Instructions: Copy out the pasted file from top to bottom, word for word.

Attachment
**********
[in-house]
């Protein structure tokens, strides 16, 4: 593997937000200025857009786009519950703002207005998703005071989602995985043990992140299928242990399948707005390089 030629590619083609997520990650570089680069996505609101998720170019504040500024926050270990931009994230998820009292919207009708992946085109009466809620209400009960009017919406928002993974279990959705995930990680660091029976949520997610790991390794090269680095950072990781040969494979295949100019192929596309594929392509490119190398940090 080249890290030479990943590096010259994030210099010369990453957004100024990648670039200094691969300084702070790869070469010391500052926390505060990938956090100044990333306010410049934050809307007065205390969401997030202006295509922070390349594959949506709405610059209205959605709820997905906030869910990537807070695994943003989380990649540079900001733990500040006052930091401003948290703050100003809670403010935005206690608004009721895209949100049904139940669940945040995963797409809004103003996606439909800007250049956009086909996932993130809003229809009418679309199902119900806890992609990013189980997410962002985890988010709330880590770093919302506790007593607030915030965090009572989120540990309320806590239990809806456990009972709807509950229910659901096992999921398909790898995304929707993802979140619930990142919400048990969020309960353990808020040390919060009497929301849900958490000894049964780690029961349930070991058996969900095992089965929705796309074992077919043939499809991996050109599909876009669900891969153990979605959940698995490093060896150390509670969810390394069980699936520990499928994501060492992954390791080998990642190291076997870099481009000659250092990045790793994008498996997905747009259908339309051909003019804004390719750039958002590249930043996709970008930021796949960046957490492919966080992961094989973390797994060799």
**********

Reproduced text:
[in-house]
């Protein structure tokens, strides 16, 4: 593997937000200025857009786009519950703002207005998703005071989602995985043990992140299928242990399948707005390089 030629590619083609997520990650570089680069996505609101998720170019504040500024926050270990931009994230998820009292919207009708992946085109009466809620209400009960009017919406928002993974279990959705995930990680660091029976949520997610790991390794090269680095950072990781040969494979295949100019192929596309594929392509490119190398940090 080249890290030479990943590096010259994030210099010369990453957004100024990648670039200094691969300084702070790869070469010391500052926390505060990938956090100044990333306010410049934050809307007065205390969401997030202006295509922070390349594959949506709405610059209205959605709820997905906030869910990537807070695994943003989380990649540079900001733990500040006052930091401003948290703050100003809670403010935005206690608004009721895209949100049904139940669940945040995963797409809004103003996606439909800007250049956009086909996932993130809003229809009418679309199902119900806890992609990013189980997410962002985890988010709330880590770093919302506790007593607030915030965090009572989120540990309320806590239990809806456990009972709807509950229910659901096992999921398909790898995304929707993802979140619930990142919400048990969020309960353990808020040390919060009497929301849900958490000894049964780690029961349930070991058996969900095992089965929705796309074992077919043939499809991996050109599909876009669900891969153990979605959940698995490093060896150390509670969810390394069980699936520990499928994501060492992954390791080998990642190291076997870099481009000659250092990045790793994008498996997905747009259908339309051909003019804004390719750039958002590249930043996709970008930021796949960046957490492919966080992961094989973390797994060799």